Throughout its 188 minute runtime, Babylon progresses in much the same manner as the opening party sequence and subsequent film set act do. Time passes at a perplexing pace as stars fall and rise seemingly overnight and the lead characters transition from scene to scene with little cohesion. Speaking of lead characters, Chazelle attempts to make Babylon a richer, more encompassing story with his integration of three other characters beyond Robbie and Calva’s leads. These are Pitt’s silent movie star Jack Conrad, Black jazz trumpet player Sidney Palmer (played by Jovan Adepo), and an eccentric, assertive presence in Li Jun Li’s Lady Fay Zhu. Palmer and Lady Fay are frustratingly underdeveloped in the film. Chazelle opts to spend enough time with these characters to make their presence known, essentially cluing the audience into his efforts to make them important and make their stories complement Calva and Robbie’s character’s stories. But Palmer and Lady Fay ultimately come across as nothing more than side characters with little to no substance. This is particularly frustrating as Jovan Adepo (known for his work in Watchmen, Overlord, and Fences) is one of the most promising young actors working today.
Brad Pitt, meanwhile, enters and exits the film throughout, as his arc represents a juxtaposition to the rising career’s of Robbie and Calva’s characters. Pitt is serviceable in the role, but a far cry from the standout that he was recently in Once Upon a Time in Hollywood. The same can be said for Robbie, who lands a number of solid one-liners throughout in an otherwise unremarkable performance. The star of this film is really Diego Calva and, in a different world, we may be talking about the kind of star-turning performance with Calva that Babylon itself is about. Calva is, by far, the best part of Babylon and is one of the only characters the audience can really get behind and root for throughout. Hopefully, Calva will have more roles of substance in the future.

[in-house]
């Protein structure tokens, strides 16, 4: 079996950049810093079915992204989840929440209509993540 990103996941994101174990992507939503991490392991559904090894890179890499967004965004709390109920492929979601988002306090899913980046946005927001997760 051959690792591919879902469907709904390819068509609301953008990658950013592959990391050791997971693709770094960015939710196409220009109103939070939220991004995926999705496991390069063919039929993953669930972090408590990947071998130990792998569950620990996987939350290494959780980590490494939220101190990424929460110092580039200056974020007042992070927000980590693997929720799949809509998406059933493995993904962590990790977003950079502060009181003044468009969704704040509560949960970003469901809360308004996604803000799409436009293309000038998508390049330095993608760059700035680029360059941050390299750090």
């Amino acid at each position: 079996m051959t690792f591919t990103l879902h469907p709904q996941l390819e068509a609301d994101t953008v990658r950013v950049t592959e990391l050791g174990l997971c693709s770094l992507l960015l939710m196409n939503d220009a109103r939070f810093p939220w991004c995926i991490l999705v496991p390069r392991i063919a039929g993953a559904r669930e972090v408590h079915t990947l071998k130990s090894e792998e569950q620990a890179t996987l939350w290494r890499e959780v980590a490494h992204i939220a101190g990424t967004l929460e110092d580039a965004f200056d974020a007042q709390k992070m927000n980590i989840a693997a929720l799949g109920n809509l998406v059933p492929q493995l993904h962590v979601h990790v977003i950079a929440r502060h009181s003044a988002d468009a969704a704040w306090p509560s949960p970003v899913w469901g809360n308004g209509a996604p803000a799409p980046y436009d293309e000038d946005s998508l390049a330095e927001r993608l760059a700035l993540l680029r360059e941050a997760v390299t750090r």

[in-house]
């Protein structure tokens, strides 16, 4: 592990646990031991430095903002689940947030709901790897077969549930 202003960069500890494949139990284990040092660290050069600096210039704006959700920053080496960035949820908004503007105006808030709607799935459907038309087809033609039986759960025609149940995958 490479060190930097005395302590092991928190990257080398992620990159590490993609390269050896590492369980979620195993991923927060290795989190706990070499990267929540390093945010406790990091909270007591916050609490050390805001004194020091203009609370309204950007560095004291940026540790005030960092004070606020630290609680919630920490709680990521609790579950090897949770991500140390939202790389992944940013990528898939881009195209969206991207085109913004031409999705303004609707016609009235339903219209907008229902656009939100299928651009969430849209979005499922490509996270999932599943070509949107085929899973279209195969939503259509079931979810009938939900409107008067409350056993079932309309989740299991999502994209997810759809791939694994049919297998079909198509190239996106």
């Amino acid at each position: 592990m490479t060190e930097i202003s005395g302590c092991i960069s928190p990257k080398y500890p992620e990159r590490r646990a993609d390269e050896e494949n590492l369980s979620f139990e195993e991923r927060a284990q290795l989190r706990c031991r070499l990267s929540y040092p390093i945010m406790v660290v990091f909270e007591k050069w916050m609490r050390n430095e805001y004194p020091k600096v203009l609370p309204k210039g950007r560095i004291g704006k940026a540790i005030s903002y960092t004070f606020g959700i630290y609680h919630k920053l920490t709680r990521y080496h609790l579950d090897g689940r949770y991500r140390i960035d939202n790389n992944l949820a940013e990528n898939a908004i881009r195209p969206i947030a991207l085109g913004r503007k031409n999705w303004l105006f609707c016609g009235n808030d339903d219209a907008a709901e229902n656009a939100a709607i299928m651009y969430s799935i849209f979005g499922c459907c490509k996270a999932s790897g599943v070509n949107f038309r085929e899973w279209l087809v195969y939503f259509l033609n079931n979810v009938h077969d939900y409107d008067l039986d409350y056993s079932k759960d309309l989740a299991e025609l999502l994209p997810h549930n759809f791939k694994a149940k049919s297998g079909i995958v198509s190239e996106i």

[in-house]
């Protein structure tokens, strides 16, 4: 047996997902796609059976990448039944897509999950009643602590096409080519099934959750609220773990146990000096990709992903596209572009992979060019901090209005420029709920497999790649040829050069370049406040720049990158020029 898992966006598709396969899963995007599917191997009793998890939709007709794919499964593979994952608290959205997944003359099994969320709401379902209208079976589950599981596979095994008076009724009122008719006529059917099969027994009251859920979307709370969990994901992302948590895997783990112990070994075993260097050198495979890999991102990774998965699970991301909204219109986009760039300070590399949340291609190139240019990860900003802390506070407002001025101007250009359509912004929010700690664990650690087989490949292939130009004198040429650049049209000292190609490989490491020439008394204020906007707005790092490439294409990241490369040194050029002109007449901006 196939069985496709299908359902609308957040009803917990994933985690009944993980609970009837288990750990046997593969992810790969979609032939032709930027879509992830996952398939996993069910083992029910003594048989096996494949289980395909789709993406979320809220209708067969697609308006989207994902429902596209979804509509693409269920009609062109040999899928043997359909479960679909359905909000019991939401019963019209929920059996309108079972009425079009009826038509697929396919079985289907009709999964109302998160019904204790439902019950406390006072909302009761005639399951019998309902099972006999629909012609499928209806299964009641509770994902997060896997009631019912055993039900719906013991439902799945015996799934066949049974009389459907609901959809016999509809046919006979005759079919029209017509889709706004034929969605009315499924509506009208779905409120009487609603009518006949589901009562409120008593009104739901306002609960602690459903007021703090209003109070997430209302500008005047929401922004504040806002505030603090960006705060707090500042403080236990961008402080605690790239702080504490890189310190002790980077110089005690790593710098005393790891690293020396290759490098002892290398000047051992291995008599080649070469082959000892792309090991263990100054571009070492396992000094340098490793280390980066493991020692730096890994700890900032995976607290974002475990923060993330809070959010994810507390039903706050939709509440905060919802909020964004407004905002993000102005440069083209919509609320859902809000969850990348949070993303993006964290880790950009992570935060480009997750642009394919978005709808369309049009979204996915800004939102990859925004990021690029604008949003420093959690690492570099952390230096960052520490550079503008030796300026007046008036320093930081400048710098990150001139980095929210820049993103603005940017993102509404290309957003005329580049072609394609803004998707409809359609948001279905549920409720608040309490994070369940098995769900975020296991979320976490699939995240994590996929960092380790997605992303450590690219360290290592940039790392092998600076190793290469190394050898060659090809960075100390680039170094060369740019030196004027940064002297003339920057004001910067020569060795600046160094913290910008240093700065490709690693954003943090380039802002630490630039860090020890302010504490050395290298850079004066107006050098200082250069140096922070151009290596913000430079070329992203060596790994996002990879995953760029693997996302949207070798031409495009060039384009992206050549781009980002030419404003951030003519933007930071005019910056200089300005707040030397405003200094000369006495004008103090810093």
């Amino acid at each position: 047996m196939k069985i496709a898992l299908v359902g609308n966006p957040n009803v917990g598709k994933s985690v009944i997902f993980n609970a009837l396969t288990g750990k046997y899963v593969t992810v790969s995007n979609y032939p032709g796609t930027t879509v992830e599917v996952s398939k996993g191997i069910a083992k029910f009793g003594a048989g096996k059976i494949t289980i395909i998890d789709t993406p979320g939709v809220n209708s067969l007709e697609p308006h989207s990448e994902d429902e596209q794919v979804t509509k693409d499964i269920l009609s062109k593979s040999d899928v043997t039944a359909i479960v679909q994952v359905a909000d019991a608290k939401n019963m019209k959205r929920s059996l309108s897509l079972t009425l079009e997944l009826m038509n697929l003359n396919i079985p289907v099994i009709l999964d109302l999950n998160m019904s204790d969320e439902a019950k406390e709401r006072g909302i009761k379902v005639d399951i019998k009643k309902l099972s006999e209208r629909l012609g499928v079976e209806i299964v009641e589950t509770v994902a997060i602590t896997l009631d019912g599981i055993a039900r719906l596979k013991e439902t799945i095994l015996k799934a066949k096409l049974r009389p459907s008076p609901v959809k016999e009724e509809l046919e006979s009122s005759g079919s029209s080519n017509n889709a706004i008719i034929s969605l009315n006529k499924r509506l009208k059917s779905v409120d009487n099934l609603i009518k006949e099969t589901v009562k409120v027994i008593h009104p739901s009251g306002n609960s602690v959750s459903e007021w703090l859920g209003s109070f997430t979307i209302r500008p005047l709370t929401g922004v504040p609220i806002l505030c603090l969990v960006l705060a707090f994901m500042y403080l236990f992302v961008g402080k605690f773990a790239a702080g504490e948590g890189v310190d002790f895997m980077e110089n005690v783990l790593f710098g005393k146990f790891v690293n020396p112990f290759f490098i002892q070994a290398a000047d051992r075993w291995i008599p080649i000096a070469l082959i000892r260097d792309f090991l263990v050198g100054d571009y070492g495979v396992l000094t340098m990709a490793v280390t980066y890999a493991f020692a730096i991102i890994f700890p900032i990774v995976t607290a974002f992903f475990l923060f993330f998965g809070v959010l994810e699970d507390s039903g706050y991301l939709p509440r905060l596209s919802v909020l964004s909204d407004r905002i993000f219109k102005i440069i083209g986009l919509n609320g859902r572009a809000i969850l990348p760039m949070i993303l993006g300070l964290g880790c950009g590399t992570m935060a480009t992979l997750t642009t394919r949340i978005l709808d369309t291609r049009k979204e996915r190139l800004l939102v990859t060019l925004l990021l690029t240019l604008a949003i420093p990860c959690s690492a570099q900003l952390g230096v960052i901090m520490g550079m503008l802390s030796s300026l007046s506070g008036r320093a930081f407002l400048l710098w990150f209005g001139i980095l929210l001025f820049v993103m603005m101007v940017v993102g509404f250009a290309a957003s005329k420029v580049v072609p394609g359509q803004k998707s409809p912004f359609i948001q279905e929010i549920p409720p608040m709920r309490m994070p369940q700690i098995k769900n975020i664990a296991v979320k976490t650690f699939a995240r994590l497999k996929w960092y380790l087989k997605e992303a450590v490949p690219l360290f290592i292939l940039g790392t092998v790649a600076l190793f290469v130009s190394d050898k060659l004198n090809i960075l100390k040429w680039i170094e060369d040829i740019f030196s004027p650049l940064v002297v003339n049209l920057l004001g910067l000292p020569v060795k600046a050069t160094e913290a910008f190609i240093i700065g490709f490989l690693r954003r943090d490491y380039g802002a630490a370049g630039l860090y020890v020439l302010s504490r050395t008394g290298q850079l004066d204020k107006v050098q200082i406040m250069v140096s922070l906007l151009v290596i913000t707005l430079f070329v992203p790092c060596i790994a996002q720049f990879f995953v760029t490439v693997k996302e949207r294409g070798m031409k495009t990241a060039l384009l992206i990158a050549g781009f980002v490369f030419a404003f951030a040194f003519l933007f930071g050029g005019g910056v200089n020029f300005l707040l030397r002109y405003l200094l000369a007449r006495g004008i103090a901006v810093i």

As Babylon descends to an unusual and underwhelming conclusion, it also features yet another prolonged act/sequence with little to no discernible purpose. Tobey Maguire enters the film as a creepy underworld figure named James McKay. Maguire is unnerving as the character, although he feels like he would be better suited in a different movie entirely. Following this act, Babylon comes to a crescendo, but, unlike Chazelle’s previous films, fails to stick the landing. The film’s final moments are meant to be a love letter to cinema and, while Chazelle’s attempts here are endearing, they ultimately come across as hollow and even unintentionally funny.
Babylon is the first misfire in Damien Chazelle’s fantastic, young career. Almost the antithesis of the slow and contemplative First Man, Babylon is a bloated, aggressively long, and obnoxiously loud film that propels forward in a meandering, frustrating fashion. The impressive cast is largely wasted in a film that is ultimately about adoration of cinema, but distinctly lacks the charm, emotion, and comfort that makes cinema so great. Diego Calva proves to be the film’s best part as the lead character Manny, and hopefully Calva has the opportunity to appear in movies of more substance in the future. A few decent jokes and fleetingly engaging parts aside, Babylon is a disappointing, underwhelming effort from one of Hollywood’s most promising talents.